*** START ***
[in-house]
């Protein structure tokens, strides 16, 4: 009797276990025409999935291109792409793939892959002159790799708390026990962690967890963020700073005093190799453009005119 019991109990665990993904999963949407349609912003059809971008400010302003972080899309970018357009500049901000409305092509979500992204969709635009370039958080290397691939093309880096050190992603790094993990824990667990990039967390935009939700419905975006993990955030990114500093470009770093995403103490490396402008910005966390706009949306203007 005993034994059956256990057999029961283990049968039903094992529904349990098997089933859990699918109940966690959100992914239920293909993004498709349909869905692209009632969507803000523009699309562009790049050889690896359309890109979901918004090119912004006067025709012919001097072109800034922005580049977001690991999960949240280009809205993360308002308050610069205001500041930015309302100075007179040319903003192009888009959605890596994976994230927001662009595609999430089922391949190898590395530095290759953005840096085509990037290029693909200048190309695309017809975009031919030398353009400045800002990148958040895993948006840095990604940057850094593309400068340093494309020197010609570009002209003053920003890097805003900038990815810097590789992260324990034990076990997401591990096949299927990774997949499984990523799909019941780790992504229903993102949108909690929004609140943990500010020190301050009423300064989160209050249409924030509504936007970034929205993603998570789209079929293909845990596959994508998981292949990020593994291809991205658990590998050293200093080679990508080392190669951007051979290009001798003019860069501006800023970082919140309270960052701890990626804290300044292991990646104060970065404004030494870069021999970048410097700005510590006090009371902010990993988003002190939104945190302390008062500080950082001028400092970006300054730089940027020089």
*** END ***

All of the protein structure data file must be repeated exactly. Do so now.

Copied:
[in-house]
């Protein structure tokens, strides 16, 4: 009797276990025409999935291109792409793939892959002159790799708390026990962690967890963020700073005093190799453009005119 019991109990665990993904999963949407349609912003059809971008400010302003972080899309970018357009500049901000409305092509979500992204969709635009370039958080290397691939093309880096050190992603790094993990824990667990990039967390935009939700419905975006993990955030990114500093470009770093995403103490490396402008910005966390706009949306203007 005993034994059956256990057999029961283990049968039903094992529904349990098997089933859990699918109940966690959100992914239920293909993004498709349909869905692209009632969507803000523009699309562009790049050889690896359309890109979901918004090119912004006067025709012919001097072109800034922005580049977001690991999960949240280009809205993360308002308050610069205001500041930015309302100075007179040319903003192009888009959605890596994976994230927001662009595609999430089922391949190898590395530095290759953005840096085509990037290029693909200048190309695309017809975009031919030398353009400045800002990148958040895993948006840095990604940057850094593309400068340093494309020197010609570009002209003053920003890097805003900038990815810097590789992260324990034990076990997401591990096949299927990774997949499984990523799909019941780790992504229903993102949108909690929004609140943990500010020190301050009423300064989160209050249409924030509504936007970034929205993603998570789209079929293909845990596959994508998981292949990020593994291809991205658990590998050293200093080679990508080392190669951007051979290009001798003019860069501006800023970082919140309270960052701890990626804290300044292991990646104060970065404004030494870069021999970048410097700005510590006090009371902010990993988003002190939104945190302390008062500080950082001028400092970006300054730089940027020089």